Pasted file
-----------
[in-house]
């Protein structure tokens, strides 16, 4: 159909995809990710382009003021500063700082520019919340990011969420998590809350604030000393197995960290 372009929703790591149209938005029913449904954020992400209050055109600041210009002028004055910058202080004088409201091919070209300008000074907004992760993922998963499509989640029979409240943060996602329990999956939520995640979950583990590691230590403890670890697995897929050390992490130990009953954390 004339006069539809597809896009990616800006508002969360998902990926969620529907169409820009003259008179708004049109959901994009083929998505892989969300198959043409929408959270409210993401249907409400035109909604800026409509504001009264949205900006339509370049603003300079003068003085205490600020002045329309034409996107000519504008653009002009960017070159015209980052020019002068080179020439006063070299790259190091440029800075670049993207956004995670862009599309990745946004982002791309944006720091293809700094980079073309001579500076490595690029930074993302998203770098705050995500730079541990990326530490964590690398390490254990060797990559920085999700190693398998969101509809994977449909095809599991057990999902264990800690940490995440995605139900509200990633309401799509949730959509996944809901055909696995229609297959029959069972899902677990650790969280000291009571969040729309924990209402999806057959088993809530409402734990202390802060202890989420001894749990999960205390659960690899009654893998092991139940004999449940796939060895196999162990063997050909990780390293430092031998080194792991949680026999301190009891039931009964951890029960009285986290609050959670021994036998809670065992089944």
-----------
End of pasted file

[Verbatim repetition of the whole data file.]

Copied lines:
[in-house]
């Protein structure tokens, strides 16, 4: 159909995809990710382009003021500063700082520019919340990011969420998590809350604030000393197995960290 372009929703790591149209938005029913449904954020992400209050055109600041210009002028004055910058202080004088409201091919070209300008000074907004992760993922998963499509989640029979409240943060996602329990999956939520995640979950583990590691230590403890670890697995897929050390992490130990009953954390 004339006069539809597809896009990616800006508002969360998902990926969620529907169409820009003259008179708004049109959901994009083929998505892989969300198959043409929408959270409210993401249907409400035109909604800026409509504001009264949205900006339509370049603003300079003068003085205490600020002045329309034409996107000519504008653009002009960017070159015209980052020019002068080179020439006063070299790259190091440029800075670049993207956004995670862009599309990745946004982002791309944006720091293809700094980079073309001579500076490595690029930074993302998203770098705050995500730079541990990326530490964590690398390490254990060797990559920085999700190693398998969101509809994977449909095809599991057990999902264990800690940490995440995605139900509200990633309401799509949730959509996944809901055909696995229609297959029959069972899902677990650790969280000291009571969040729309924990209402999806057959088993809530409402734990202390802060202890989420001894749990999960205390659960690899009654893998092991139940004999449940796939060895196999162990063997050909990780390293430092031998080194792991949680026999301190009891039931009964951890029960009285986290609050959670021994036998809670065992089944």